EOC Article: Business Promotion Does Not Take Precedence Over Equal Opportunities
The District Court has provisionally ruled in the Equal Opportunities Commission (EOC)’s favour in a test case, where a man who was assisted by the EOC contested that he was treated unfairly on the ground of his sex because he was charged HK$300 for entry, well above the HK$100+ charge levied on women, into a bar from Sunday to Friday during normal business hours. As this involved a default judgment and the case is still technically ongoing, the EOC will not discuss the specifics of the case in detail.
The main concern is whether all business promotions providing additional material goods or benefits specifically to women would now be unlawful? And how would this ruling impact giving perks or concessionary fares to other groups, such as people with disability or the elderly?
We have come a long way in improving gender parity in Hong Kong. Yet many challenges remain, and discrimination and stereotypes due to gender are still prevalent, often manifesting in more subtle ways. It is worth noting that the EOC’s intention for bringing this case is two-fold: one, to heighten our community’s awareness to unlawful treatments on the grounds of sex or gender; and two, to rightfully assist a complainant (in this case, a male) to claim fairness under the provisions of the Sex Discrimination Ordinance (SDO), which gives equal protection to both women and men. It is important to clarify that under the SDO, setting a fee difference on the ground of sex in the provision of the same service would amount to sex discrimination.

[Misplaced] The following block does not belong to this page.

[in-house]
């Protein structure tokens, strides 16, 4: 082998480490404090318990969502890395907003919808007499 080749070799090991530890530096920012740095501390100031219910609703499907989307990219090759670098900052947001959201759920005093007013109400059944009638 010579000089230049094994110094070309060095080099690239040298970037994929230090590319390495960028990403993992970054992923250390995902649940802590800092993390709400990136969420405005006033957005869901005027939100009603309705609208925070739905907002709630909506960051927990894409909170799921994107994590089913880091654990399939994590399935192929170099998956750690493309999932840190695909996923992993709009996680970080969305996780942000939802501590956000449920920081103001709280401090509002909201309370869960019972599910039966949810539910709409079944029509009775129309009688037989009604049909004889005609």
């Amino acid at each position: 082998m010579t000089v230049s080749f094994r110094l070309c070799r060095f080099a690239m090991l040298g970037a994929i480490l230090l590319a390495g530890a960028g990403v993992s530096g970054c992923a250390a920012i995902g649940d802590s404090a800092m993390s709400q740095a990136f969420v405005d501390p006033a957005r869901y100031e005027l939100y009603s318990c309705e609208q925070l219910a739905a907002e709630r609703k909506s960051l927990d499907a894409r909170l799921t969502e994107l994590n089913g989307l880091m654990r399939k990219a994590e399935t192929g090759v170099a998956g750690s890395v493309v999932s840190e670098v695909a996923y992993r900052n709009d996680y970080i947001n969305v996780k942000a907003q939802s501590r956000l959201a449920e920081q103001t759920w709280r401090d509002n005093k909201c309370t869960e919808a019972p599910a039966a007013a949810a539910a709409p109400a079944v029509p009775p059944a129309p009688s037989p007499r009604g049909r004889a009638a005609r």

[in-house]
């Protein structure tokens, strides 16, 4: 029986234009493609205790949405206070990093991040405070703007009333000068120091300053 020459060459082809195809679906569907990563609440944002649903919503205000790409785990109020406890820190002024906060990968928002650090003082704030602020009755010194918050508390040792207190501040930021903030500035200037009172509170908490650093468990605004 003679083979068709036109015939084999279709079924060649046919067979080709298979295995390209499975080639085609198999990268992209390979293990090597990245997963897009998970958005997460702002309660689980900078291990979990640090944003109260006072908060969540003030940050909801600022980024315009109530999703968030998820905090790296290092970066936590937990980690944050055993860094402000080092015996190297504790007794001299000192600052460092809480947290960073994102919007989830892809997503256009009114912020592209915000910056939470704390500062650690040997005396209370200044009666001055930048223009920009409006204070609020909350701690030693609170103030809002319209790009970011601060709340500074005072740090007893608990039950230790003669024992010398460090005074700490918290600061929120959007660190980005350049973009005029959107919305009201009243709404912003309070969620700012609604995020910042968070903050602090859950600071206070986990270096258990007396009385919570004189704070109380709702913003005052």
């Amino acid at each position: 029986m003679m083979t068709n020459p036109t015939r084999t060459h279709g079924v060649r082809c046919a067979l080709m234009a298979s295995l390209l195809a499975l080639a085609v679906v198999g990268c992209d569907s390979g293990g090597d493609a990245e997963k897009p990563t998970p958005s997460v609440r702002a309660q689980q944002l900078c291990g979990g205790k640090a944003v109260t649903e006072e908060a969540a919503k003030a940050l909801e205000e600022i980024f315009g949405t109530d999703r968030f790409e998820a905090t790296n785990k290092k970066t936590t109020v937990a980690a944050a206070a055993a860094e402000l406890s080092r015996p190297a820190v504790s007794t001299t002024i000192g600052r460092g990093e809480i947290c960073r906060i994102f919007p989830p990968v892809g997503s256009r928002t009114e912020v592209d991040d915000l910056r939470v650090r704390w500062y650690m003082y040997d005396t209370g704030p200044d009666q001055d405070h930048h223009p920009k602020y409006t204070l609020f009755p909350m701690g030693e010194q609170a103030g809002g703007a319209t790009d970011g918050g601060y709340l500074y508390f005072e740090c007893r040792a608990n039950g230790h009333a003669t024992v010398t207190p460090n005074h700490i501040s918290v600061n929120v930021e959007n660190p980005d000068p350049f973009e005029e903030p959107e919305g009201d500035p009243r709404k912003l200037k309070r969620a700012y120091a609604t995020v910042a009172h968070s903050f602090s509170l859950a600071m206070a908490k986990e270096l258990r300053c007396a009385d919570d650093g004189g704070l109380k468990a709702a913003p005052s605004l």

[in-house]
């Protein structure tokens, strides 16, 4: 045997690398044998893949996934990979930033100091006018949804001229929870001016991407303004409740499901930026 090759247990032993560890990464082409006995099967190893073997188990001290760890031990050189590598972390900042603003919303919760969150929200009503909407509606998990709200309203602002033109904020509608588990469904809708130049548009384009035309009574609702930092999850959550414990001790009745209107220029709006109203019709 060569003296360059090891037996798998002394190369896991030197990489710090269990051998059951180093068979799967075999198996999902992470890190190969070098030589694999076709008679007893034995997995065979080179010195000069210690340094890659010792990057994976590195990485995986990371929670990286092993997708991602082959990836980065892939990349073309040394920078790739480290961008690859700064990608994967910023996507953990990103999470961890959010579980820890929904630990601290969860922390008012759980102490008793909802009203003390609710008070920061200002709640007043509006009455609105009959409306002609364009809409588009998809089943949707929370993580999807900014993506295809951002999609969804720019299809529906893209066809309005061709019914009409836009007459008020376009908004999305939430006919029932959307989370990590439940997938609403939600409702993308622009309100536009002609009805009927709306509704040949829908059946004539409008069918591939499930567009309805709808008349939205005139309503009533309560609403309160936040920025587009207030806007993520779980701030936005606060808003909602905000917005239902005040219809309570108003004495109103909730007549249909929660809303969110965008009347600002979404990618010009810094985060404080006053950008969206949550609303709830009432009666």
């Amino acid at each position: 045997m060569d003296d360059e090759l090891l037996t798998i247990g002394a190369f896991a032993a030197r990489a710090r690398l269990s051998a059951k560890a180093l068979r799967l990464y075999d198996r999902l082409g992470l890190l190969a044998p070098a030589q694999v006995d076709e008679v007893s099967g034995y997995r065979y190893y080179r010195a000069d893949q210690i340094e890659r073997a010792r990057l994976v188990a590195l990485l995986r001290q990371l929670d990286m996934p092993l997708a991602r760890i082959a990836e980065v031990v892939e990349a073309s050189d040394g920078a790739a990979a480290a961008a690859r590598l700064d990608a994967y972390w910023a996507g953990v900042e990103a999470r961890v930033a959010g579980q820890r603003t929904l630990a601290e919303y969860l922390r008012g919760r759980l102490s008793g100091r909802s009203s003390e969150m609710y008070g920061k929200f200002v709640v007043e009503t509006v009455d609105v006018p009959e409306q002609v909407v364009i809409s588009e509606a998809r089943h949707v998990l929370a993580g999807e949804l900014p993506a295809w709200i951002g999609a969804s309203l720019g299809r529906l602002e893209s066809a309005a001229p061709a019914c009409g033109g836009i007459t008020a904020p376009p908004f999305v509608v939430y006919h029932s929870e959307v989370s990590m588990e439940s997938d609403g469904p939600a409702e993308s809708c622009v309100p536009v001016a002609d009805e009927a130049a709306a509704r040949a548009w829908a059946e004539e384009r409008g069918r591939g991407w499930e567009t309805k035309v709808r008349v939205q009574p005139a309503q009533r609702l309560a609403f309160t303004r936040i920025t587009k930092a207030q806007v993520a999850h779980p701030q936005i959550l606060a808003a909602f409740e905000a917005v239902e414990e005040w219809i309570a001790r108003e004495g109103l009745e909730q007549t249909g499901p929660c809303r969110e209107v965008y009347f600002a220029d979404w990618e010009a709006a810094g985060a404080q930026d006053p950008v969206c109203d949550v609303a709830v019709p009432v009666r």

As the defendant (i.e. the bar owner) did not appear in court to make a defense, the EOC’s lawyer applied for judgment in favour of the claimant and the application was granted by the court. The judgment is an uncontested one and has limited effect on subsequent cases. Nevertheless, it should be noted that the court would not have granted a default judgment, even in the absence of the Respondent, if the claimant does not have a valid claim.
So can women be treated better than men in services or in buying goods? The answer is clear: NOT if it is simply based on your sex or gender. Likewise, imagine if men are charged less in the entrance fees to a cinema, simply due to their gender. Such a fee-charging policy would be clearly discriminatory on the ground of sex.
On the other hand, giving concessionary fares for specific groups, such as people with disabilities, is arguably a different issue, as this is a way to widen a disadvantaged group’s access to a necessary service (e.g. travel/transport) to a level comparable to the majority, and advance their equal participation in society.
The EOC recently completed a comprehensive review of the four anti-discrimination laws (namely the Race Discrimination Ordinance, the Sex Discrimination Ordinance, the Family Status Discrimination Ordinance, and the Disability Discrimination Ordinance). The EOC has submitted its initial recommendations (73 items in all, with 27 priority areas) to the Government for her responses. We hope this can provide a good opportunity for the public to debate and to offer their ideas.
Equal Opportunities Commission
21 April 2016